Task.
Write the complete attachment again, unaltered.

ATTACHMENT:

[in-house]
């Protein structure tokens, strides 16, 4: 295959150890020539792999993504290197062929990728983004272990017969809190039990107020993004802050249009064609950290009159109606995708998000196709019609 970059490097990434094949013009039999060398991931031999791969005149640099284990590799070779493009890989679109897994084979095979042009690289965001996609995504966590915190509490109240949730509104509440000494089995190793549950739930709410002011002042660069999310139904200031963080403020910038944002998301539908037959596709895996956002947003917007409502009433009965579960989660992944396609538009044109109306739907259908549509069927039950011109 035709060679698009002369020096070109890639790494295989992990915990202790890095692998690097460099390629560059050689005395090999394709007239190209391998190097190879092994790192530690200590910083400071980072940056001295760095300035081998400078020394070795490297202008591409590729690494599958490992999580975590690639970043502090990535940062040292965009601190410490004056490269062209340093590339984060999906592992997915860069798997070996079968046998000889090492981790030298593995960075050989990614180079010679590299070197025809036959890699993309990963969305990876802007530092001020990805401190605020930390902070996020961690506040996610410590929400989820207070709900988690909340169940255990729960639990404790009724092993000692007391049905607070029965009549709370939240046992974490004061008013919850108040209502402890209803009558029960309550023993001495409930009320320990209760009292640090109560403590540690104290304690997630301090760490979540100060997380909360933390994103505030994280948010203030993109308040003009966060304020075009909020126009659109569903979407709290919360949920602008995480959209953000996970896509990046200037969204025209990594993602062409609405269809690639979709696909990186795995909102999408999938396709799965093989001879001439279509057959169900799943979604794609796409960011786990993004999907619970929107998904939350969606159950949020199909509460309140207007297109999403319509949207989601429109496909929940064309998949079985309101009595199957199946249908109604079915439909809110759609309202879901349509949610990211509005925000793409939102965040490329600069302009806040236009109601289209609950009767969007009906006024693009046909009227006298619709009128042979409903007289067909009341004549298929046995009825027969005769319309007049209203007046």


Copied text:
[in-house]
């Protein structure tokens, strides 16, 4: 295959150890020539792999993504290197062929990728983004272990017969809190039990107020993004802050249009064609950290009159109606995708998000196709019609 970059490097990434094949013009039999060398991931031999791969005149640099284990590799070779493009890989679109897994084979095979042009690289965001996609995504966590915190509490109240949730509104509440000494089995190793549950739930709410002011002042660069999310139904200031963080403020910038944002998301539908037959596709895996956002947003917007409502009433009965579960989660992944396609538009044109109306739907259908549509069927039950011109 035709060679698009002369020096070109890639790494295989992990915990202790890095692998690097460099390629560059050689005395090999394709007239190209391998190097190879092994790192530690200590910083400071980072940056001295760095300035081998400078020394070795490297202008591409590729690494599958490992999580975590690639970043502090990535940062040292965009601190410490004056490269062209340093590339984060999906592992997915860069798997070996079968046998000889090492981790030298593995960075050989990614180079010679590299070197025809036959890699993309990963969305990876802007530092001020990805401190605020930390902070996020961690506040996610410590929400989820207070709900988690909340169940255990729960639990404790009724092993000692007391049905607070029965009549709370939240046992974490004061008013919850108040209502402890209803009558029960309550023993001495409930009320320990209760009292640090109560403590540690104290304690997630301090760490979540100060997380909360933390994103505030994280948010203030993109308040003009966060304020075009909020126009659109569903979407709290919360949920602008995480959209953000996970896509990046200037969204025209990594993602062409609405269809690639979709696909990186795995909102999408999938396709799965093989001879001439279509057959169900799943979604794609796409960011786990993004999907619970929107998904939350969606159950949020199909509460309140207007297109999403319509949207989601429109496909929940064309998949079985309101009595199957199946249908109604079915439909809110759609309202879901349509949610990211509005925000793409939102965040490329600069302009806040236009109601289209609950009767969007009906006024693009046909009227006298619709009128042979409903007289067909009341004549298929046995009825027969005769319309007049209203007046």